In India, there is a relatively higher enthusiasm in deploying boosters compared with other developing countries due to concerns of future infection waves, Pandey said. As of 13 July, only 22.56% of adults in India have received a single COVID-19 vaccine dose, according to Our World in Data. While vaccination rates are gaining momentum, these rates are disproportionately higher in urban areas compared with rural neighborhoods, Pandey explained.
Vaccine supply may not be an issue in India considering there is building momentum in establishing new manufacturing sites in the country, Pandey said. India also reduced its vaccine exports in April, redirecting doses for domestic use, which has had a negative supply ripple effect in various parts of the world. India’s government has recently set itself a target of two billion doses to be made between August and December to fully vaccinate its entire adult population by the end of the year, news reports show. However, one caveat of deploying boosters when many are still yet to receive a single dose is it could create confusion in the public on the different elements of the vaccination campaign, noted Susan Dentzer, senior policy fellow, Duke-Margolis Center for Health Policy, Washington DC.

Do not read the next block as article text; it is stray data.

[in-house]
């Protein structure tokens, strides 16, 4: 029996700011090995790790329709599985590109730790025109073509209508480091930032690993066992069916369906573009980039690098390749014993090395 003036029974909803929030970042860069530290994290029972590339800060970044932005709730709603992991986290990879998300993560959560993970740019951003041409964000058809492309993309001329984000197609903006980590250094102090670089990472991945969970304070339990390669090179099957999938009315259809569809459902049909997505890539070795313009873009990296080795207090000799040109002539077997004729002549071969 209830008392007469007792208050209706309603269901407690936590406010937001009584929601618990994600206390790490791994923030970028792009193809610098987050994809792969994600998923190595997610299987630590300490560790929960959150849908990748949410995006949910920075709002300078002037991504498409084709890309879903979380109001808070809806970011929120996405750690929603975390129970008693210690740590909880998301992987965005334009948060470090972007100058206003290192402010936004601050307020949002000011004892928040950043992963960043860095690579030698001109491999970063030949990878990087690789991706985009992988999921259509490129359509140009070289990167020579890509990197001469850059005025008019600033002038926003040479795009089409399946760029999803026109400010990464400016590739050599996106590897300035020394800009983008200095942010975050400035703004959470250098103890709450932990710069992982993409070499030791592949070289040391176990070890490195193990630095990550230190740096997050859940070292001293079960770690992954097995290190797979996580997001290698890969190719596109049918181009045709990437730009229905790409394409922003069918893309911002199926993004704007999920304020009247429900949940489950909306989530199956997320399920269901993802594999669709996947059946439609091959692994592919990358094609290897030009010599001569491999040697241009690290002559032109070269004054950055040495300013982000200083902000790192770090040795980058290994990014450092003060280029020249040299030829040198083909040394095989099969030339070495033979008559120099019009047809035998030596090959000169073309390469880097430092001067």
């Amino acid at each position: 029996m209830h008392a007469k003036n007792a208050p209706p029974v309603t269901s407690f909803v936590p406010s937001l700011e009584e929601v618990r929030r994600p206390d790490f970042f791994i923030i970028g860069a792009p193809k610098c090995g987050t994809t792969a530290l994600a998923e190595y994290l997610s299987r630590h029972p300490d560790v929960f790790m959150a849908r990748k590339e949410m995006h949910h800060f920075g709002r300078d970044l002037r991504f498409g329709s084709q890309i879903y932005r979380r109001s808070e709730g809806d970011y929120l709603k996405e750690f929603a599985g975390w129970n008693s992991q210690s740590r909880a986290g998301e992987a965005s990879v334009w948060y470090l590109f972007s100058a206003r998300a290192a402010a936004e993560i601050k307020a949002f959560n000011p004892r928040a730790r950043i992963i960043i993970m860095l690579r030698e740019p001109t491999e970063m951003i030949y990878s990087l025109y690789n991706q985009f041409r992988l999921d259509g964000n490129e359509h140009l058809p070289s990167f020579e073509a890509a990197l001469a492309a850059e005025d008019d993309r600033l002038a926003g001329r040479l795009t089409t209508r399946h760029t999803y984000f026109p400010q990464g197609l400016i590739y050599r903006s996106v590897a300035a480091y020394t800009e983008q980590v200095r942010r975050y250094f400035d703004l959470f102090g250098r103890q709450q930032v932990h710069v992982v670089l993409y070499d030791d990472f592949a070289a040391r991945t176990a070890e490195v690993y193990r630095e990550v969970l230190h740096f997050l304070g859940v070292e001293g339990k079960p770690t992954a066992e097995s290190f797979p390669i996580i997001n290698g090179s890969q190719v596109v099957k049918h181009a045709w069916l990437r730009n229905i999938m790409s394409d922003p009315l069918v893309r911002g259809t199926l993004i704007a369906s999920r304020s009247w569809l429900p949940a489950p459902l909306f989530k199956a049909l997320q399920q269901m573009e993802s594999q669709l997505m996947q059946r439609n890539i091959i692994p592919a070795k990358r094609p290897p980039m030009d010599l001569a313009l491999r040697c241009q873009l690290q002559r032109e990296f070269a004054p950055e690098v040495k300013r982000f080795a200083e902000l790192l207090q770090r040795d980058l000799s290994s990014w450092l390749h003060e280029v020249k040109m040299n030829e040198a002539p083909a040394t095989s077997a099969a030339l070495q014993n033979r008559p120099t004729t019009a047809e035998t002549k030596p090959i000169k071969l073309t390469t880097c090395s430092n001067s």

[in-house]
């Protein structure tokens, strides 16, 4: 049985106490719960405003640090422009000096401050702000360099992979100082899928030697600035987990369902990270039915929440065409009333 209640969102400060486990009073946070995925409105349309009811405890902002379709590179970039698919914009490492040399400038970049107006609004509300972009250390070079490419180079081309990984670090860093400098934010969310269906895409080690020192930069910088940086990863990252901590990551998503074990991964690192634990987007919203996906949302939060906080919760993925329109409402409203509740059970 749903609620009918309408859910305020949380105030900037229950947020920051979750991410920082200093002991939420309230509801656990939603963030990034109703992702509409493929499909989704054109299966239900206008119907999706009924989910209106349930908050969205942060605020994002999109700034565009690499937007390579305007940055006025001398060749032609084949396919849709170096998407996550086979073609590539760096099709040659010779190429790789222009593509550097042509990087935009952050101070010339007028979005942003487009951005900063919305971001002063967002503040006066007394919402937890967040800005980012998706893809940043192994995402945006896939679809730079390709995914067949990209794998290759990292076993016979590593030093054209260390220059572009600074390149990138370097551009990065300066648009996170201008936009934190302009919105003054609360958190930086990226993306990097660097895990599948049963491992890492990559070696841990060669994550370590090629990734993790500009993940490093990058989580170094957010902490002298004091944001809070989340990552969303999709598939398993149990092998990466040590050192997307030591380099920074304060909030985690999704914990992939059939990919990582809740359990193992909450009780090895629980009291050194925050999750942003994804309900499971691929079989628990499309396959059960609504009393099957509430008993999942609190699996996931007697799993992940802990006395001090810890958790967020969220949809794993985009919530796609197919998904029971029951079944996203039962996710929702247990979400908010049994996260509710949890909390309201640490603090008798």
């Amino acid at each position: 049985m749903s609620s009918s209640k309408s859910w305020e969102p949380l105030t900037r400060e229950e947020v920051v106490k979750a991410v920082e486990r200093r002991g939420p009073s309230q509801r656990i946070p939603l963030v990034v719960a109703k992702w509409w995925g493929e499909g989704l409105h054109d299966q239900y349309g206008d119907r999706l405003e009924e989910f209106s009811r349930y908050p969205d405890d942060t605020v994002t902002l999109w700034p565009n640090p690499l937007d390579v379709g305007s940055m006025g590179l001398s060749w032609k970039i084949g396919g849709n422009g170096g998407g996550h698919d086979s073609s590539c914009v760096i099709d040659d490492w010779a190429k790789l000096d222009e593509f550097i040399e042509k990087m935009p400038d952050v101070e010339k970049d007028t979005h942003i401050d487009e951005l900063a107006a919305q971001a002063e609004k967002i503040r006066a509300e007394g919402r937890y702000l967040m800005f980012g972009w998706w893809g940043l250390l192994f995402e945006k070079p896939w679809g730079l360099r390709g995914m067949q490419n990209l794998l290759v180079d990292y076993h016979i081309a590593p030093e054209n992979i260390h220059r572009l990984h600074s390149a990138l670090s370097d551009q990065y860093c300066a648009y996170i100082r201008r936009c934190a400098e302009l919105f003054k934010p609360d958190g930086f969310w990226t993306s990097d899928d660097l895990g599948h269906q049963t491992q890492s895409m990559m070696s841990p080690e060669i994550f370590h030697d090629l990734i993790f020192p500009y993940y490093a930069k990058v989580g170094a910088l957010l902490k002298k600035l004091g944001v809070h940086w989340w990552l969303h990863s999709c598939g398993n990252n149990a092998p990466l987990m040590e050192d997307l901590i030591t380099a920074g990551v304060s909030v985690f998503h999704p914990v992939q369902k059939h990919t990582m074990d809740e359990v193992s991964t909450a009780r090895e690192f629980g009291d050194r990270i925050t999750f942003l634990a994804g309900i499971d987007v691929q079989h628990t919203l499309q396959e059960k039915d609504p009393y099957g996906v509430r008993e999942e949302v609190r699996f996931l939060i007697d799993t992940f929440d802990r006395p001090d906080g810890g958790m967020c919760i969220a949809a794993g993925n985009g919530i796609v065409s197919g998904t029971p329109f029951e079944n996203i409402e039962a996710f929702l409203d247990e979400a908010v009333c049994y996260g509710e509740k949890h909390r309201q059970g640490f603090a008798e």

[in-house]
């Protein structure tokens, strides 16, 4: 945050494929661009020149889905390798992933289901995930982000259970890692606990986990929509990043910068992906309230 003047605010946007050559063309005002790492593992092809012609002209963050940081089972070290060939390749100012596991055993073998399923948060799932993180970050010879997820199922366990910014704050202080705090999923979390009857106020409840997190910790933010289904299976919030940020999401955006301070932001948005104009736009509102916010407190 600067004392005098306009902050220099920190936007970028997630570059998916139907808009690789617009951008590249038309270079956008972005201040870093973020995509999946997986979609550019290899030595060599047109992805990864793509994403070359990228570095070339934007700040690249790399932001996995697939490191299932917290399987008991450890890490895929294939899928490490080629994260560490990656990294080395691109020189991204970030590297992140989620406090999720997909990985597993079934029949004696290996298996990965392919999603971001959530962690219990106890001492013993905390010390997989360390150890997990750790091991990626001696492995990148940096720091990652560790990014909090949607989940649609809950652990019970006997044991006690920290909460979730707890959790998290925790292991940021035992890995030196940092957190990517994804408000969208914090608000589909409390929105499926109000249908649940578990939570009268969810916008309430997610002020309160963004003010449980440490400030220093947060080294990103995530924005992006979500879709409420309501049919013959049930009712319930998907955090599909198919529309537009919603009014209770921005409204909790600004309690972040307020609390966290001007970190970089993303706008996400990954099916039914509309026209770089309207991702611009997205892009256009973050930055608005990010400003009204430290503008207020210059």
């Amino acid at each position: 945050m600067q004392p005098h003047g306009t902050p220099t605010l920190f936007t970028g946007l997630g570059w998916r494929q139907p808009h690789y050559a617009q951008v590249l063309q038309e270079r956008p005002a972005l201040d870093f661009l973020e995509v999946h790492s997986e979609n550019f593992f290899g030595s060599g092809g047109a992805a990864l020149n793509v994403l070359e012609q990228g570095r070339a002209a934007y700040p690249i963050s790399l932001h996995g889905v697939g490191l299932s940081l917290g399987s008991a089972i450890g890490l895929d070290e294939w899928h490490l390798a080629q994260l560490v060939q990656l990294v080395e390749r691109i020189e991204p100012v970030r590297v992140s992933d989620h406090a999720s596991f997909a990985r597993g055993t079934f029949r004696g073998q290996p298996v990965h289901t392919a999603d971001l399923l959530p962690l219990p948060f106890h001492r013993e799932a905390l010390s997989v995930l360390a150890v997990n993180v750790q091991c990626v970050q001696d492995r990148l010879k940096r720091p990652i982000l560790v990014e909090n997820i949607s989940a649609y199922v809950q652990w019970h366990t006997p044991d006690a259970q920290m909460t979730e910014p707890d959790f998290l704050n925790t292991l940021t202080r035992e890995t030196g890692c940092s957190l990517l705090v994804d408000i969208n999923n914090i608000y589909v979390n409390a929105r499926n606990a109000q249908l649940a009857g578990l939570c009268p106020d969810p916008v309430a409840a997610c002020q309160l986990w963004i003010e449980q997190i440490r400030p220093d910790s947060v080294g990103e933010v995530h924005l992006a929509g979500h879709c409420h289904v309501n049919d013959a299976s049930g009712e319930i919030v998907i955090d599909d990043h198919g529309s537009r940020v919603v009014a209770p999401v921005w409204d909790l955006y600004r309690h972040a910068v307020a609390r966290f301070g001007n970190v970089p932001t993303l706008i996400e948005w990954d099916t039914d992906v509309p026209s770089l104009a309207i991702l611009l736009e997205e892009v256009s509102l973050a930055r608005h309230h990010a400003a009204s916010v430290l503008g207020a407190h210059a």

Vaccines still robust against Delta variant
Based on available data, authorized vaccines in India seem to still have robust efficacy data against the Delta variant, with breakthrough infections predominantly leading to milder symptoms, Pandey added. However, breakthrough infections are still very common, which contributed to India’s second wave of infections earlier this year, he explained. India’s second wave peaked in early May when Bharat Biotech’s Covaxin (BBV152) and Serum Institute of India’s Covishield (SII-ChAdOx1 nCoV-19) were the two main vaccines deployed in the country, with more vaccines having been recently authorized.